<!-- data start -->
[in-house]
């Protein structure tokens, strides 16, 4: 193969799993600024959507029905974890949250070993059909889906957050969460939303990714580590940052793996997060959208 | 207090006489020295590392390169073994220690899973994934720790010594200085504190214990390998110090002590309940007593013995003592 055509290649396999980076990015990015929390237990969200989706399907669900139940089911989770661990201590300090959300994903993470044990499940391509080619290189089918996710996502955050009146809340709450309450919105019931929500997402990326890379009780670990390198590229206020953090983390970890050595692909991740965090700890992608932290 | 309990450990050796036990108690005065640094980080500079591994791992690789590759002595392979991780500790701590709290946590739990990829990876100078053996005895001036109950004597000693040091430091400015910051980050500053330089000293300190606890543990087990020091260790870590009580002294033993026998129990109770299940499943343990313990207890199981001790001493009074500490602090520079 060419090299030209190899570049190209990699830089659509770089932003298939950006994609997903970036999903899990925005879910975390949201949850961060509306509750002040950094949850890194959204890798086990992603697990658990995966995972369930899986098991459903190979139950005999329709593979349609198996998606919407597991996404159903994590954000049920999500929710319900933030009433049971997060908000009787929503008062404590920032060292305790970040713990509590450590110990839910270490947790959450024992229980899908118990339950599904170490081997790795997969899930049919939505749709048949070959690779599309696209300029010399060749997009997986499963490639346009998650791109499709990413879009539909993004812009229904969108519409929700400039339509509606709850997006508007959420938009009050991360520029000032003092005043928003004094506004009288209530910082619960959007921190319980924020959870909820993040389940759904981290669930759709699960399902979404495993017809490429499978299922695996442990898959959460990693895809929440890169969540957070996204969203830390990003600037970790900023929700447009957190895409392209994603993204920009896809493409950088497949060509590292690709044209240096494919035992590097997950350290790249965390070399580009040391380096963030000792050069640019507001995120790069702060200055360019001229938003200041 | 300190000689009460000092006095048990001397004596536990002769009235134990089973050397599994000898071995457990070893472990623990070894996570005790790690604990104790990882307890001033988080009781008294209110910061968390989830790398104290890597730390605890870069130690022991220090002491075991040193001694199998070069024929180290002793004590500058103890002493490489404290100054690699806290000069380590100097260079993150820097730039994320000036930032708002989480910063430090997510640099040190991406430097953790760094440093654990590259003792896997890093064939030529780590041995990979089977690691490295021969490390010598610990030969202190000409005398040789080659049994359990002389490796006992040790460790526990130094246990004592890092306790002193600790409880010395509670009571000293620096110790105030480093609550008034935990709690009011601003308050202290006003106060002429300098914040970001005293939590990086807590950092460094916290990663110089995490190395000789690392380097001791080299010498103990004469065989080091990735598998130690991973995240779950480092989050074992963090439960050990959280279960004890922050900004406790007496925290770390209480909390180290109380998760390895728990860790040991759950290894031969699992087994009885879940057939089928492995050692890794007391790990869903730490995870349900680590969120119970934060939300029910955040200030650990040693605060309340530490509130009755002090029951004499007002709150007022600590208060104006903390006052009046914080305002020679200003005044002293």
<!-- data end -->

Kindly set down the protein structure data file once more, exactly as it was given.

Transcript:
[in-house]
């Protein structure tokens, strides 16, 4: 193969799993600024959507029905974890949250070993059909889906957050969460939303990714580590940052793996997060959208 | 207090006489020295590392390169073994220690899973994934720790010594200085504190214990390998110090002590309940007593013995003592 055509290649396999980076990015990015929390237990969200989706399907669900139940089911989770661990201590300090959300994903993470044990499940391509080619290189089918996710996502955050009146809340709450309450919105019931929500997402990326890379009780670990390198590229206020953090983390970890050595692909991740965090700890992608932290 | 309990450990050796036990108690005065640094980080500079591994791992690789590759002595392979991780500790701590709290946590739990990829990876100078053996005895001036109950004597000693040091430091400015910051980050500053330089000293300190606890543990087990020091260790870590009580002294033993026998129990109770299940499943343990313990207890199981001790001493009074500490602090520079 060419090299030209190899570049190209990699830089659509770089932003298939950006994609997903970036999903899990925005879910975390949201949850961060509306509750002040950094949850890194959204890798086990992603697990658990995966995972369930899986098991459903190979139950005999329709593979349609198996998606919407597991996404159903994590954000049920999500929710319900933030009433049971997060908000009787929503008062404590920032060292305790970040713990509590450590110990839910270490947790959450024992229980899908118990339950599904170490081997790795997969899930049919939505749709048949070959690779599309696209300029010399060749997009997986499963490639346009998650791109499709990413879009539909993004812009229904969108519409929700400039339509509606709850997006508007959420938009009050991360520029000032003092005043928003004094506004009288209530910082619960959007921190319980924020959870909820993040389940759904981290669930759709699960399902979404495993017809490429499978299922695996442990898959959460990693895809929440890169969540957070996204969203830390990003600037970790900023929700447009957190895409392209994603993204920009896809493409950088497949060509590292690709044209240096494919035992590097997950350290790249965390070399580009040391380096963030000792050069640019507001995120790069702060200055360019001229938003200041 | 300190000689009460000092006095048990001397004596536990002769009235134990089973050397599994000898071995457990070893472990623990070894996570005790790690604990104790990882307890001033988080009781008294209110910061968390989830790398104290890597730390605890870069130690022991220090002491075991040193001694199998070069024929180290002793004590500058103890002493490489404290100054690699806290000069380590100097260079993150820097730039994320000036930032708002989480910063430090997510640099040190991406430097953790760094440093654990590259003792896997890093064939030529780590041995990979089977690691490295021969490390010598610990030969202190000409005398040789080659049994359990002389490796006992040790460790526990130094246990004592890092306790002193600790409880010395509670009571000293620096110790105030480093609550008034935990709690009011601003308050202290006003106060002429300098914040970001005293939590990086807590950092460094916290990663110089995490190395000789690392380097001791080299010498103990004469065989080091990735598998130690991973995240779950480092989050074992963090439960050990959280279960004890922050900004406790007496925290770390209480909390180290109380998760390895728990860790040991759950290894031969699992087994009885879940057939089928492995050692890794007391790990869903730490995870349900680590969120119970934060939300029910955040200030650990040693605060309340530490509130009755002090029951004499007002709150007022600590208060104006903390006052009046914080305002020679200003005044002293």